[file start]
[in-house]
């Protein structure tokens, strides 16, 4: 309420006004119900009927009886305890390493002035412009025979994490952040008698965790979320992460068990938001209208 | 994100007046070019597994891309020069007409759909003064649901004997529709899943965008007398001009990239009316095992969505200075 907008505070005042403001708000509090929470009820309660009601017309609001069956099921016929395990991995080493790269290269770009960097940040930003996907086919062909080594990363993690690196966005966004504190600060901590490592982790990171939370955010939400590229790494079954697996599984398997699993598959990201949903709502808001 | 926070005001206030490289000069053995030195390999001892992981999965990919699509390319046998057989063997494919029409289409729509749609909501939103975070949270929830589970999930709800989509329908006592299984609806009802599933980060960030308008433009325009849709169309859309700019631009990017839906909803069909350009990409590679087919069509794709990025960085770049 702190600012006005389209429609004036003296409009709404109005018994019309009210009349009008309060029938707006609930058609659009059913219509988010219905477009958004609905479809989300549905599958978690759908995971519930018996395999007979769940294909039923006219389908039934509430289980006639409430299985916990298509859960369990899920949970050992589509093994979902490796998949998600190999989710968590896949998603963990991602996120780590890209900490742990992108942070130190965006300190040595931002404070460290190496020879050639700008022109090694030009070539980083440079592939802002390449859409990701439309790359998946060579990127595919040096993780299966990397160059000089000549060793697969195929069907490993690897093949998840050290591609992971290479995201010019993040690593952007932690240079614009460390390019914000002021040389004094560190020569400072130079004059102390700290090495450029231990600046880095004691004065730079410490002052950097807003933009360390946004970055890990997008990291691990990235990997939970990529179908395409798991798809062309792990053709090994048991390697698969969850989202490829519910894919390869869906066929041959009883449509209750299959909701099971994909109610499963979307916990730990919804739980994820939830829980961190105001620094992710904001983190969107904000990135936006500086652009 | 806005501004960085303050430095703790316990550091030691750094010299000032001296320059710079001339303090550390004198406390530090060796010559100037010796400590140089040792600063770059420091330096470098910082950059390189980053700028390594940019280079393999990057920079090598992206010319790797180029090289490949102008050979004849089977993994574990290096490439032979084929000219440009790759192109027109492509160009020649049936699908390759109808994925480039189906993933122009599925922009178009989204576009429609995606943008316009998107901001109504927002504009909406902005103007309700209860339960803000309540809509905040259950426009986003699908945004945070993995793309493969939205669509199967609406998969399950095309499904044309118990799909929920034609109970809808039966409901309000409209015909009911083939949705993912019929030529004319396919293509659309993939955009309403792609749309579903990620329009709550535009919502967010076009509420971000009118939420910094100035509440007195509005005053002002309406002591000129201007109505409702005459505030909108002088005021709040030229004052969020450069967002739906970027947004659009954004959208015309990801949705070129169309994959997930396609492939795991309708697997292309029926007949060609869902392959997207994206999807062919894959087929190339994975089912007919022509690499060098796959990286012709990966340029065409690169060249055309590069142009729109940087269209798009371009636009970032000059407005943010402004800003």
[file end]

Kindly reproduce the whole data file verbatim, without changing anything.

[in-house]
């Protein structure tokens, strides 16, 4: 309420006004119900009927009886305890390493002035412009025979994490952040008698965790979320992460068990938001209208 | 994100007046070019597994891309020069007409759909003064649901004997529709899943965008007398001009990239009316095992969505200075 907008505070005042403001708000509090929470009820309660009601017309609001069956099921016929395990991995080493790269290269770009960097940040930003996907086919062909080594990363993690690196966005966004504190600060901590490592982790990171939370955010939400590229790494079954697996599984398997699993598959990201949903709502808001 | 926070005001206030490289000069053995030195390999001892992981999965990919699509390319046998057989063997494919029409289409729509749609909501939103975070949270929830589970999930709800989509329908006592299984609806009802599933980060960030308008433009325009849709169309859309700019631009990017839906909803069909350009990409590679087919069509794709990025960085770049 702190600012006005389209429609004036003296409009709404109005018994019309009210009349009008309060029938707006609930058609659009059913219509988010219905477009958004609905479809989300549905599958978690759908995971519930018996395999007979769940294909039923006219389908039934509430289980006639409430299985916990298509859960369990899920949970050992589509093994979902490796998949998600190999989710968590896949998603963990991602996120780590890209900490742990992108942070130190965006300190040595931002404070460290190496020879050639700008022109090694030009070539980083440079592939802002390449859409990701439309790359998946060579990127595919040096993780299966990397160059000089000549060793697969195929069907490993690897093949998840050290591609992971290479995201010019993040690593952007932690240079614009460390390019914000002021040389004094560190020569400072130079004059102390700290090495450029231990600046880095004691004065730079410490002052950097807003933009360390946004970055890990997008990291691990990235990997939970990529179908395409798991798809062309792990053709090994048991390697698969969850989202490829519910894919390869869906066929041959009883449509209750299959909701099971994909109610499963979307916990730990919804739980994820939830829980961190105001620094992710904001983190969107904000990135936006500086652009 | 806005501004960085303050430095703790316990550091030691750094010299000032001296320059710079001339303090550390004198406390530090060796010559100037010796400590140089040792600063770059420091330096470098910082950059390189980053700028390594940019280079393999990057920079090598992206010319790797180029090289490949102008050979004849089977993994574990290096490439032979084929000219440009790759192109027109492509160009020649049936699908390759109808994925480039189906993933122009599925922009178009989204576009429609995606943008316009998107901001109504927002504009909406902005103007309700209860339960803000309540809509905040259950426009986003699908945004945070993995793309493969939205669509199967609406998969399950095309499904044309118990799909929920034609109970809808039966409901309000409209015909009911083939949705993912019929030529004319396919293509659309993939955009309403792609749309579903990620329009709550535009919502967010076009509420971000009118939420910094100035509440007195509005005053002002309406002591000129201007109505409702005459505030909108002088005021709040030229004052969020450069967002739906970027947004659009954004959208015309990801949705070129169309994959997930396609492939795991309708697997292309029926007949060609869902392959997207994206999807062919894959087929190339994975089912007919022509690499060098796959990286012709990966340029065409690169060249055309590069142009729109940087269209798009371009636009970032000059407005943010402004800003």